Maybe you think there is no reason to proclaim that Black lives “matter.” Maybe you haven’t considered the perspective of local attorney and anti-racism trainer Liz Nicolas, who pointed out in an interview with me recently, “The phrase, ‘Black lives matter,’ is a pretty modest phrase.” To simply matter, she says, means we are being cared about in the most basic way. And for those who can’t get behind Black lives mattering, she asks: “They can’t support the floor for Black lives?”

African woman standing with poster Racism is a virus

And if a “Black Lives Matter” rally still doesn’t resonate with you, then how about a “Black Lives Are Precious” rally? Maybe you could begin by considering the racial harm you inflicted upon people and then hand out a flyer with an apology. And instead of violating a safe space with a profanity, maybe you could use that big voice to yell, “Love you, protesters!”

By Mary Heveron-Smith of Wall Road, Webster


I urge you to also view this Instagram video by Ijeoma Olou, author of the best-seller So You Want to Talk About Race.  This is a 17-minute sober and sobering look at violence, including rioting and destruction of property, from the perspective of a Black mother.


United Christian Leadership Ministry is holding a Commemoration of the March on Washington Saturday August 29, 2:00 at the Church of God on Clarissa St..  This event is considered a watershed moment in that era’s Civil Rights Movement.


21 thoughts on “A Wise Response to an Ignorant Person”

  1. Hi Frank
    Thanks for your efforts
    Some quotes I was unaware of
    Made me think of Rodney King
    “Can’t we all just get along “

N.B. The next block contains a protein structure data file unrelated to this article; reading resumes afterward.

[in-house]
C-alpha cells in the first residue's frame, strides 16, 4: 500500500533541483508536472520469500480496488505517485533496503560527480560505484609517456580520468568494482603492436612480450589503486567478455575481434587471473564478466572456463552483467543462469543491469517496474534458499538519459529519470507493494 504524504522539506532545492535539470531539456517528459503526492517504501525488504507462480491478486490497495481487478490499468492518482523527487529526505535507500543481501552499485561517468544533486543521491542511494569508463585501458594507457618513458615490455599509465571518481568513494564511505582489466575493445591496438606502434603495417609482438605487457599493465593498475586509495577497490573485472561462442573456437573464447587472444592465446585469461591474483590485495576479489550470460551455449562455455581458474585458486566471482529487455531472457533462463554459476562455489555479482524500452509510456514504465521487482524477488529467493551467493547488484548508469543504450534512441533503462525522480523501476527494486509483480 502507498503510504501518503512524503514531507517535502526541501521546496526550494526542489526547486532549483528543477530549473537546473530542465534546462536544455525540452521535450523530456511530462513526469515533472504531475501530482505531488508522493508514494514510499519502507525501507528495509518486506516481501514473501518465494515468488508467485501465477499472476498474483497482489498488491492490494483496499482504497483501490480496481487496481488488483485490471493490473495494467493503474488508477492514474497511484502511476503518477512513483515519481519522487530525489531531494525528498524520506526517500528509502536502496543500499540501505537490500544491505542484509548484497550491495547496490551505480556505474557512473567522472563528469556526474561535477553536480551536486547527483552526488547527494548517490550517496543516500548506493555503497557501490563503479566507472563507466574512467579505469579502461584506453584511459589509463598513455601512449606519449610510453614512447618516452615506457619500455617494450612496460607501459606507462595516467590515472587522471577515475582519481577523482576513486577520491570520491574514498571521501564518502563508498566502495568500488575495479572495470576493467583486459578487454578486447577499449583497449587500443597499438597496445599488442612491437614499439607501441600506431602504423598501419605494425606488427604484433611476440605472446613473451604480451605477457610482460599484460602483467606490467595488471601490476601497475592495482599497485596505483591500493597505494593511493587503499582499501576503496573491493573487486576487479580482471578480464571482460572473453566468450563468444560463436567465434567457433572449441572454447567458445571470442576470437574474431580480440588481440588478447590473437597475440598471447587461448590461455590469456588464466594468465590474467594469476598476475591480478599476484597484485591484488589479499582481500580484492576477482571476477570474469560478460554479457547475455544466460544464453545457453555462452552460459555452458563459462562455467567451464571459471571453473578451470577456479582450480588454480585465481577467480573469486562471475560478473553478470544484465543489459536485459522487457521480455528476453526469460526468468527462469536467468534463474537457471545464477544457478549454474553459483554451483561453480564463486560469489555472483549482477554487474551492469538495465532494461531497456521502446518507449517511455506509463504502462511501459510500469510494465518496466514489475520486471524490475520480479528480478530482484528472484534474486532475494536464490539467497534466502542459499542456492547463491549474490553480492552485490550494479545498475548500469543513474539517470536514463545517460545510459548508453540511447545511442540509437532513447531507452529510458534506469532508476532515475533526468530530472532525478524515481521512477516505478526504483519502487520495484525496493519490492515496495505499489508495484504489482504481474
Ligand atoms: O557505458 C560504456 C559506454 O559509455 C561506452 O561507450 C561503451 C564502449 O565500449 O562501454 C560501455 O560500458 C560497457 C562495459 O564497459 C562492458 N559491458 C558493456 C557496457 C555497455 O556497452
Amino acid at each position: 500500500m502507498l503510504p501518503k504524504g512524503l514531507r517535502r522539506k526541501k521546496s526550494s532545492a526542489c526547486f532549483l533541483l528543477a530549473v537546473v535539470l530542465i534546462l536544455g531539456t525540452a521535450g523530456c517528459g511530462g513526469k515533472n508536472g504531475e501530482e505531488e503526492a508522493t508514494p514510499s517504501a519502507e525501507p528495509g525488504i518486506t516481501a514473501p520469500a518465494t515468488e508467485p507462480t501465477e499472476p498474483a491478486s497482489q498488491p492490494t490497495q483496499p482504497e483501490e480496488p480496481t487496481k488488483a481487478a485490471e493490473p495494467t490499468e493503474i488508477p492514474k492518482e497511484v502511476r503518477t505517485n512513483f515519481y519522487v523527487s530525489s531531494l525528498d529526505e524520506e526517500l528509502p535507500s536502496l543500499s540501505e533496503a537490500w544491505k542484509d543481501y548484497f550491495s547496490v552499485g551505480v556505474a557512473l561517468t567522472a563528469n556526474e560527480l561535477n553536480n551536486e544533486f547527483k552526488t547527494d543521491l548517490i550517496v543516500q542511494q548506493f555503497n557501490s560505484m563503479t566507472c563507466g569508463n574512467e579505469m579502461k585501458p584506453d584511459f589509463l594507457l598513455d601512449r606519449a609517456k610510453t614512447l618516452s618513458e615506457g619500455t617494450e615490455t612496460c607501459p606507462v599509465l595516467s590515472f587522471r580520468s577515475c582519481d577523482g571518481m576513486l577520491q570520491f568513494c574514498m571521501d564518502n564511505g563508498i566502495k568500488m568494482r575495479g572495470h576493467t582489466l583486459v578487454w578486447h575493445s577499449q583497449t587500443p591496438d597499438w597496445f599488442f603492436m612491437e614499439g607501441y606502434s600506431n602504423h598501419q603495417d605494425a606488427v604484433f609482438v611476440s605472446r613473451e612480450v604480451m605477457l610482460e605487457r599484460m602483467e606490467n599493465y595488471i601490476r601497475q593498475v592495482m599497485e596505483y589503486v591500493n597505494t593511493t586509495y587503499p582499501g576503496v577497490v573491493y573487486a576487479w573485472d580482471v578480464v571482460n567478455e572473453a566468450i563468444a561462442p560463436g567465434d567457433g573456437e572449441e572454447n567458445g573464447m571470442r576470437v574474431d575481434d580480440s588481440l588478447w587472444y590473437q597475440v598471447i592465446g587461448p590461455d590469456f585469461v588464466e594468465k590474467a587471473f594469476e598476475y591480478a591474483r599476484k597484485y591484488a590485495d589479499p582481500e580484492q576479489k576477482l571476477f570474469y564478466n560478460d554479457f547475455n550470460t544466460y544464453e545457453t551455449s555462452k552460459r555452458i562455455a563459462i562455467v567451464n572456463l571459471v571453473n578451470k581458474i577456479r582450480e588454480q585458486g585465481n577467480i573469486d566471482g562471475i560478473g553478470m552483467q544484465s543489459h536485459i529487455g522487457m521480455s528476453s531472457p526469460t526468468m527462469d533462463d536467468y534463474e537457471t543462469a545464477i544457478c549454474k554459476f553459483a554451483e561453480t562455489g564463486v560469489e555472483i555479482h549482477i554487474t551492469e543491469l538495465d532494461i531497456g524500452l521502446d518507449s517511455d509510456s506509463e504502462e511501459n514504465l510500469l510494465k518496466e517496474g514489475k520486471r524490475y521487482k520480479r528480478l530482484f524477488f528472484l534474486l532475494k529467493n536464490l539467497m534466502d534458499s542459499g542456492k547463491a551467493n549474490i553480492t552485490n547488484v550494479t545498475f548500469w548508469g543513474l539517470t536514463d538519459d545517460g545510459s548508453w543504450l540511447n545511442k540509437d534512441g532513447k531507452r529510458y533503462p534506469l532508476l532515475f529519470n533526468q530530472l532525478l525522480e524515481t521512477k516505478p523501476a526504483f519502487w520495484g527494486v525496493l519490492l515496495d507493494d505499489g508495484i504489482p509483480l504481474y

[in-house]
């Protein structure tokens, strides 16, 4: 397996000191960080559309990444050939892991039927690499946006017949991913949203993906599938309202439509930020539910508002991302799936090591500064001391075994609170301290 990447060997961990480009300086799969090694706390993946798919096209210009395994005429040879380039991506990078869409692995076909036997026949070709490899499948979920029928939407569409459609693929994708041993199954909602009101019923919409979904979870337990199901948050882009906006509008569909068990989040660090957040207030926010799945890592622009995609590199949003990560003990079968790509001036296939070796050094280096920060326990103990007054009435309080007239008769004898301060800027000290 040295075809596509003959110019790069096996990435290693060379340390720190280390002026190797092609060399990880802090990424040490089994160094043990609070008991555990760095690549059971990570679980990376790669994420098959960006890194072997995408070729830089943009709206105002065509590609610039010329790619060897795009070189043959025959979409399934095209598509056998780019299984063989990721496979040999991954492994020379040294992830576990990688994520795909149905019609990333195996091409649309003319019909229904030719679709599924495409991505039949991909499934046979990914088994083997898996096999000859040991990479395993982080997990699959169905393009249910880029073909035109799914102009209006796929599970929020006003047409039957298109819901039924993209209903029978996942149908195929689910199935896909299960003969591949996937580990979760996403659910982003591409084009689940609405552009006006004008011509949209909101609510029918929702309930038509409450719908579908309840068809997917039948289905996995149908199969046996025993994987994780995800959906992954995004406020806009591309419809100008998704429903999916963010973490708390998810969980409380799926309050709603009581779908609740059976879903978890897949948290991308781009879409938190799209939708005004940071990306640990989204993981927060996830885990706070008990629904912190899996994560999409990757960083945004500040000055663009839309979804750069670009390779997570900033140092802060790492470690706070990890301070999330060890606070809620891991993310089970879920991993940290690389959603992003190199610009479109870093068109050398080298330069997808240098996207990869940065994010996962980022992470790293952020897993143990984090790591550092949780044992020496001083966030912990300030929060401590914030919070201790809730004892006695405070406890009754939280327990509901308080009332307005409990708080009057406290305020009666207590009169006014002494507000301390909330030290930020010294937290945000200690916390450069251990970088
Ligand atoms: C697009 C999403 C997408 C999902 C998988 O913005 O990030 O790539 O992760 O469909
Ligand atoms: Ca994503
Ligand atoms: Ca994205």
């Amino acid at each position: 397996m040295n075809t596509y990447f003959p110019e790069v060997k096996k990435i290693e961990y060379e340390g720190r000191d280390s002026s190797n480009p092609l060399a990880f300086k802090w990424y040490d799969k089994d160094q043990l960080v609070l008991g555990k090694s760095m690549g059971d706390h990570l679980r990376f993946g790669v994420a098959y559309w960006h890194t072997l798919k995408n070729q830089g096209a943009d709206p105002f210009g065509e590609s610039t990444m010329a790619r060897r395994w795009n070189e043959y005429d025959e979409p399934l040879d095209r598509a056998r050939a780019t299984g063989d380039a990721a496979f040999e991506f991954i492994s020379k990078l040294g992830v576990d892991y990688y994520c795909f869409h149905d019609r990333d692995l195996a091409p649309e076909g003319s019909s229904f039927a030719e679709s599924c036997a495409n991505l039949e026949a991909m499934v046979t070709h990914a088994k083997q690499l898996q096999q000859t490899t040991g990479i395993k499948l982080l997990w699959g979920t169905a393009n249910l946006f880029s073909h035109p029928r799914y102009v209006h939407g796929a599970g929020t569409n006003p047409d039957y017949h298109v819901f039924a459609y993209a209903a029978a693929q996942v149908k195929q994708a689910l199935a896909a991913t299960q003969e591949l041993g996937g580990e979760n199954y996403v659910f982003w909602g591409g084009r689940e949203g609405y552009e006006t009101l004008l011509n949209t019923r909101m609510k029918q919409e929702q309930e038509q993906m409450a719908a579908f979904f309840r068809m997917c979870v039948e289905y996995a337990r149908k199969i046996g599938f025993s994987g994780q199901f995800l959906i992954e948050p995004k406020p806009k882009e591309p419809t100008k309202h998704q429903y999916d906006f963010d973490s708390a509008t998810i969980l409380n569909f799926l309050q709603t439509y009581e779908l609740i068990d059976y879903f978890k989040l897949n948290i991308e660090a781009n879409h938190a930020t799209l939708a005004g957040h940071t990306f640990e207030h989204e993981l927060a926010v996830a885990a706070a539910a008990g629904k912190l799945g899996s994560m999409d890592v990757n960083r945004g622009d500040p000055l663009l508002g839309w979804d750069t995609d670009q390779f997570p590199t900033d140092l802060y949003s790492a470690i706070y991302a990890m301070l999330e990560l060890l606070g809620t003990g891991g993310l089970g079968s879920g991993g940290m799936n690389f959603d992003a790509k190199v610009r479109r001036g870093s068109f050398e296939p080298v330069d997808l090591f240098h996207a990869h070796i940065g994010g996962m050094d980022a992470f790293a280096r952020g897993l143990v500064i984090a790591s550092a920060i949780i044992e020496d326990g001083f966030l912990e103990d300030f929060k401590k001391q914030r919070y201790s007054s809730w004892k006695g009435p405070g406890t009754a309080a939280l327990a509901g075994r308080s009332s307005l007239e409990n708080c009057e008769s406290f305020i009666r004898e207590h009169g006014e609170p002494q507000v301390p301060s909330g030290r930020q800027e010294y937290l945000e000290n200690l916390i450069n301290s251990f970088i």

Living in a bubble was a technique used by the NBA to resume league play
    Most Whites raised in the Bubble of
    Whiteness in America have little knowledge of what struggles Black Americans face daily
    Your post can surely help open our eyes
    We can seek out information and be open to learn and grow in our humanity for numerous reasons
    The key is to love one another and act accordingly
    In the end that will lead us to where we need to be
    Wayne Spitz


  2. Thank you for such thoughtful responses. Attorney Liz Nicolas really got me thinking about the inequity of the G.I. Bill when I interviewed her for a church article four years ago. That interview made me realize that we need not only to read, but also to find mentors to help us sift through the reading and try to understand what is most important in our quest for racial equity. Among those who have helped me are Rev. Myra Brown, Gloria Johnson-Hovey, Melissa Parrish, Janet Baxter, Mike Boucher, and, of course, Frank Staropoli. And there is so much more to learn.


  3. I concur with all responses. It is a shame that people can be so cowardly and disrespectful. Thank you for responding Mary!


  4. So few have been informed about the terrible obstacles that have been placed before our black and brown brothers and sisters. Redlining in Housing, denying black soldiers access to the GI Bill, denial of FHA loans to people of color and many other deliberate exclusionary practices are shameful and responsible for the poverty that lies at the root of our most serious social injustices. Education is the necessary process for all of us to correct these injustices and level the playing field. There is so much to learn if only we are willing to make the leap of faith.


  5. This was a wonderful, thoughtful and challenging response. I can only hope that somehow her words are heard and understood by folks like the woman in the car. But some ears are closed and hearts hardened — and that is the great sadness. Much non-violent work to be done.
    Thank you so much for sharing this.

    Liked by 1 person

  6. Frank,

    Powerful and resonant with Ta-Nehesi Coates who writes about particular black lives lost in the Dream, the myth of being white. When we generalize, we dismiss, or worse, oppress. We need to connect, and connection requires conversation, and conversation requires listening to one another’s particular experience. Thank you for sharing Mary’s.


    P.S. I miss you, friend.